This panel will bring together empirical research on the impact that family, citizenship and immigration, criminal, and human rights and refugee law has on family ties within differently positioned transnational families. Research sites might include CSOs, lawyers, government bureaucracies and families in any transnational context. We are interested in research focusing on either privileged or disadvantaged transnational family members; intersectional analyses of the legal production of categories of deserving and undeserving migrant kin; and critical enquiries into the concept of the transnational family.

Papers could discuss:

  • How migrants’ sources and levels of legal knowledge shape their use, avoidance or subversion of the law;
  • The “legal work” required to maintain family ties across borders;
  • The impact of international human rights law (eg. the UN Convention of the Rights of the Child) in lived experiences of attempting to reunite and settle;
  • The role of law breaking in sustaining the transnational family;
  • When law allowing or preventing migration contributes to power relations within transnational families;
  • The successes and failures of lobbying towards changing legal categorisations relevant to transnational families;
  • How transnational families’ experiences reflect, or do not, reflect political and public discourse about them.

Convenors

·         Jessica Carlisle (Newman University) 

·         Iris Sportel (Radboud University Nijmegen)

Kind regards,

Iris Sportel

 
dr. Iris Sportel
Institute for Sociology of Law/ Centre for Migration Law
Radboud University Nijmegen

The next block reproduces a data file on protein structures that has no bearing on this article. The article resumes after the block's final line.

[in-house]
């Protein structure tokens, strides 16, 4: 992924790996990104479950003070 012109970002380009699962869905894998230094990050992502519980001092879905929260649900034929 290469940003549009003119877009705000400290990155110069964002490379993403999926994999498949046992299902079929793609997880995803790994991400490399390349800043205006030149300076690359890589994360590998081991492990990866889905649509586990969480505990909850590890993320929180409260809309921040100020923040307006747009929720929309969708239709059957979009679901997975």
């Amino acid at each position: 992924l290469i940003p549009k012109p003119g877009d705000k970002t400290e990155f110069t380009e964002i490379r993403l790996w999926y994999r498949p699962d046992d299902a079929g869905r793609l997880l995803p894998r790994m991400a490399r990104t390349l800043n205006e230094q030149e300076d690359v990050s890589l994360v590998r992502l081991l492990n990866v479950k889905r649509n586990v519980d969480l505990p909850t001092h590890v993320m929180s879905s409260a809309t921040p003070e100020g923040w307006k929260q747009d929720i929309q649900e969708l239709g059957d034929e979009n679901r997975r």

Article on Gender in the Islamic Republic of Iran

The following article which has just been published might be of research interest of some scholars in this list:
 
Foroutan, Y. (2018), Formation of Gender Identity in the Islamic Republic of Iran: Does Educational Institution Matter?, Journal of Beliefs & Values, Vol. 39, Issue 2. 
 
With kind Regards,
Yaghoob.

Shanghai University David Musto Center for Drug Policy Studies: Fellowship and MA/PhD Scholarship

Shanghai University David Musto Center for Drug Policy Studies would like to invite scholars who are interested in collaboration and students who would like to apply for PhD. or MA program at Shanghai University.

If you have any questions, please do not hesitate to contact Professor Zhang Yongan zhangyongan@shu.edu.cn

Best,

Tugrul Keskin

Associate Professor

Shanghai University

Email: tugrulkeskin@t.shu.edu.cn

tugrulkeskin@protonmail.com

China: 86+15000-465734

Turkey Cell: (90) 533-607-8465

Editor of Sociology of Islam Journal (Brill)

http://www.brill.nl/sociology-islam

Region Editor of Critical Sociology (Middle East and North Africa)

http://crs.sagepub.com/